Sunday, February 21, 2010

Greece Not Out of the Woods Yet

Recently Greece’s monetary woes have caused havoc with the Euro and financial markets around the world. What happened? Due to years of unrestrained spending, falsely reported economic statistics, cheap lending and a failure to implement financial reforms, Greece was badly exposed when the international recession hit.

Greece’s national debt of $413.6 Billion is larger than the country’s economy, with some predicting that it will reach 120 percent of 2010 gross domestic product (the market value of all final goods and services made within the borders of the country in the year). Greece's credit rating, the assessment of its ability to repay its debts, has been downgraded to the lowest in the eurozone, meaning it will likely be viewed as a financial black hole by foreign investors. This leaves the country struggling to pay its bills as interest rates on existing debts rise. The Greek government of Prime Minister George Papandreou, which inherited much of the financial burden when it took office late last year, has already scrapped most of its pre-election promises and must implement harsh and unpopular spending cuts. The government has implemented austerity measures aimed at reducing the deficit by more than $13.7 billion. It has hiked taxes on fuel, tobacco and alcohol, raised the retirement age by two years, imposed public sector pay cuts and applied tough new tax evasion regulations. Predictably, there have been warnings of resistance from various sectors of society. Farmers have begun blockading roads to demand greater government subsidies, while on February 10; workers nationwide staged a one-day strike closing airports, government offices, courts and schools. More strikes are expected to follow.

The Prime Minister said in an interview with BBC television broadcast today that "at this point we don't have a need for borrowing, our borrowing needs are covered until mid-March," in response to a question on whether there would be any new Greek bond issuance next week."Even though there are austerity measures and they do hurt, we have the support right now for the austerity measures which is around 50 to 60 percent of the population, and the government also has that support," Papandreou said.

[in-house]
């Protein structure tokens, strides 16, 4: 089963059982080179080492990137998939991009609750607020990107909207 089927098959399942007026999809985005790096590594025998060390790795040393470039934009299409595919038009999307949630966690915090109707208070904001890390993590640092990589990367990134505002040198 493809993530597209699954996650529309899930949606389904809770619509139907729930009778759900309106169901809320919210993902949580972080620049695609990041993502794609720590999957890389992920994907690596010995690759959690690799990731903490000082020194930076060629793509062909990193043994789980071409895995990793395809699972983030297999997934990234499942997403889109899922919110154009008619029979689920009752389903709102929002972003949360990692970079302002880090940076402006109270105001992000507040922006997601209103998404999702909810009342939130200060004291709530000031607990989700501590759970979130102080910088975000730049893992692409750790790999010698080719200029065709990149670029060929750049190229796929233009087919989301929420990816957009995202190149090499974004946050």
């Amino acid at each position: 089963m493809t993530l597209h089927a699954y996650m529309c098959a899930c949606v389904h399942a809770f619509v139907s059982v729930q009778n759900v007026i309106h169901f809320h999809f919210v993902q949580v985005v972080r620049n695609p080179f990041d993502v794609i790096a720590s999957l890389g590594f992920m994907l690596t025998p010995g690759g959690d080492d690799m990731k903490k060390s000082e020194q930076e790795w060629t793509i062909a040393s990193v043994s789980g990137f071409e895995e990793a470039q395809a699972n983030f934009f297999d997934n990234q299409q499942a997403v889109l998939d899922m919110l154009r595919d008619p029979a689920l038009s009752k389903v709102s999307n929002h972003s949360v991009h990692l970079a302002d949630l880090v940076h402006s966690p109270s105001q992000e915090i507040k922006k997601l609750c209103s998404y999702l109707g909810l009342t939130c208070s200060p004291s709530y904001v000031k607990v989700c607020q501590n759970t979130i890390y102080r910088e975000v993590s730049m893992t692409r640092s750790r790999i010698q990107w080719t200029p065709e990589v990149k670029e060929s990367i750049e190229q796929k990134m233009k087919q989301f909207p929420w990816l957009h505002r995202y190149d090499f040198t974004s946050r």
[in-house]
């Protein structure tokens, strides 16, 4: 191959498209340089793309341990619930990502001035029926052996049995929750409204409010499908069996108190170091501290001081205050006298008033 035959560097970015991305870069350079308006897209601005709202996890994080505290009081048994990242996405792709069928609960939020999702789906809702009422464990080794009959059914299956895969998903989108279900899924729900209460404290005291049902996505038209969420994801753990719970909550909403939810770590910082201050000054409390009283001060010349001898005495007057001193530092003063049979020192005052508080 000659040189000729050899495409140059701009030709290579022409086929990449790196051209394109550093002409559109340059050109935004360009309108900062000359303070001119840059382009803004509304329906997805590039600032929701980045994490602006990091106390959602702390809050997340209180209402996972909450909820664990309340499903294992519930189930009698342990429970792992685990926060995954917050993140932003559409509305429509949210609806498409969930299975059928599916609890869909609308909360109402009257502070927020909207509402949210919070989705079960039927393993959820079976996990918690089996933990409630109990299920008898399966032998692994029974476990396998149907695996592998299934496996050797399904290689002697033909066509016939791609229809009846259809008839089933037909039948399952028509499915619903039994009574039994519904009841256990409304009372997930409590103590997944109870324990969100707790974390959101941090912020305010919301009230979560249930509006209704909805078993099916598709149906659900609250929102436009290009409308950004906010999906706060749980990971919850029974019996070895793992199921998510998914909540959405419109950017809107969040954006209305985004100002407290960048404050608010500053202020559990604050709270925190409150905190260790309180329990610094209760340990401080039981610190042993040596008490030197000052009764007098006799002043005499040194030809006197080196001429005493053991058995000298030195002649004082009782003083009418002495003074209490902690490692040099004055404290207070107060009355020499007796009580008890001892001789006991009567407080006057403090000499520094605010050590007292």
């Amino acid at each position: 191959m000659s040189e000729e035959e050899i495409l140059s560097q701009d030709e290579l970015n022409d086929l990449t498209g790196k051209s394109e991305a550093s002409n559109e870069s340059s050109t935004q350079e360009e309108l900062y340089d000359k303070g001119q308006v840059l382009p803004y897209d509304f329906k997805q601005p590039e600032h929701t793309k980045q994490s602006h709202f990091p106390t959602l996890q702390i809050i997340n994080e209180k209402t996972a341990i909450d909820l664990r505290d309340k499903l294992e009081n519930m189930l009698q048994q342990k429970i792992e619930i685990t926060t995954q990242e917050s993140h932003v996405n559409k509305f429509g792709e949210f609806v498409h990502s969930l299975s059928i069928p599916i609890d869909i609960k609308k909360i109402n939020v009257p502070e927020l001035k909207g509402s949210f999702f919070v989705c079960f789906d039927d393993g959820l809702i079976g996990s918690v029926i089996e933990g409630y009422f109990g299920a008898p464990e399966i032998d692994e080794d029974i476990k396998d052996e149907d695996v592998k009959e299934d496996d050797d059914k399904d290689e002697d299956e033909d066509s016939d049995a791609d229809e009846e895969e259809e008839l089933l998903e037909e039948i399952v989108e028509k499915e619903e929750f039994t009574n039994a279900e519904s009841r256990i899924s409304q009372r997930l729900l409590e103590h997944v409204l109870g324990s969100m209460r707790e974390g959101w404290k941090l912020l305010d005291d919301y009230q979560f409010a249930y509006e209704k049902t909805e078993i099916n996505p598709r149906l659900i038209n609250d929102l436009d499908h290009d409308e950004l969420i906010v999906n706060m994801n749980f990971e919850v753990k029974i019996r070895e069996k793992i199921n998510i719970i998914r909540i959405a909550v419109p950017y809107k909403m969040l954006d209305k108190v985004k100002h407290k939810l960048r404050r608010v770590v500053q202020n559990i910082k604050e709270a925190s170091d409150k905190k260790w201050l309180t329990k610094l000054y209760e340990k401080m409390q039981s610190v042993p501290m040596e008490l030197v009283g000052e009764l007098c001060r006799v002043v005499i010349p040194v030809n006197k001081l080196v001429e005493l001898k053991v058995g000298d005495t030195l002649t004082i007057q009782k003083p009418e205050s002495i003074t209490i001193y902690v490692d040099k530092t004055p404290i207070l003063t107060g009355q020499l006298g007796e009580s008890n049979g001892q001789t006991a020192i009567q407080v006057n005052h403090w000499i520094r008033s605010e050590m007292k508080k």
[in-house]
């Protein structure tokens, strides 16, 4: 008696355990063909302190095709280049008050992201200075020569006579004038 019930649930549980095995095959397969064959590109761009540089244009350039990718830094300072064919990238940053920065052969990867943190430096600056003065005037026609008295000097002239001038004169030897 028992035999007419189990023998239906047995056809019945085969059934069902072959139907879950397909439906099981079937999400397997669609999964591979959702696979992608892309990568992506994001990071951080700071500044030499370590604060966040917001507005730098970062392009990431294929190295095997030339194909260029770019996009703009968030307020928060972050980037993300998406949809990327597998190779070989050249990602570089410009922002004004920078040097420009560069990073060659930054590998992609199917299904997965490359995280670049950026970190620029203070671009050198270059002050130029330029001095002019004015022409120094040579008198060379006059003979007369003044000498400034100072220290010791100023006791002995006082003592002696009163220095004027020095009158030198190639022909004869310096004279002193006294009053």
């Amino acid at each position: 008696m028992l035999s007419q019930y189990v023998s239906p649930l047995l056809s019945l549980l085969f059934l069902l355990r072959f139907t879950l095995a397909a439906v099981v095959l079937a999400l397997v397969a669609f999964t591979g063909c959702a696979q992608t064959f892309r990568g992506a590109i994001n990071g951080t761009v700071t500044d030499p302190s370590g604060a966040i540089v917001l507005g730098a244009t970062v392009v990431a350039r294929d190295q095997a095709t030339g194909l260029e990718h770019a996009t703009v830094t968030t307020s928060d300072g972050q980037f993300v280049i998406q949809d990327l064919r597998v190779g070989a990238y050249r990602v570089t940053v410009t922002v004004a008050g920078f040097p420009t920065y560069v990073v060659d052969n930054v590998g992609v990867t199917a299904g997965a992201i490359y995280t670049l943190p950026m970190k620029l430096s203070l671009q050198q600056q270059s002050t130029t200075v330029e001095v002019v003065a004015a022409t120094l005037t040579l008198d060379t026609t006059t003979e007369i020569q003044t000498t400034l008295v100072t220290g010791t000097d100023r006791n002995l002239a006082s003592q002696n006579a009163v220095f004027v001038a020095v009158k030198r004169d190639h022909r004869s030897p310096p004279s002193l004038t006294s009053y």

Papandreou said European Union partners should continue to offer political support to Athens as it battles to get its public finances back onto a sustainable path." Let us together with the EU authorities, the Commission and the European Central Bank, let's sit down, let's look at how our progress is doing, how we're doing in the stability and growth plan that we have tabled," he said. "We're on target, beyond target on January statistics so we're doing well. If we do need extra measures, we will take extra measures in order to reduce our deficit this year by 4 percent. We're ready to do so if necessary." Papandreou said that while Greece was not asking for financial support from EU partners, it did need strong political backing as it battled to restore its credibility with financial markets. This was particularly important for Greece to be able to borrow at lower interest rates than it was currently facing, he said. "We need the help so that we can borrow at the same rate as other countries, not at high rates which undermine our ability to make the changes we need to make," he said.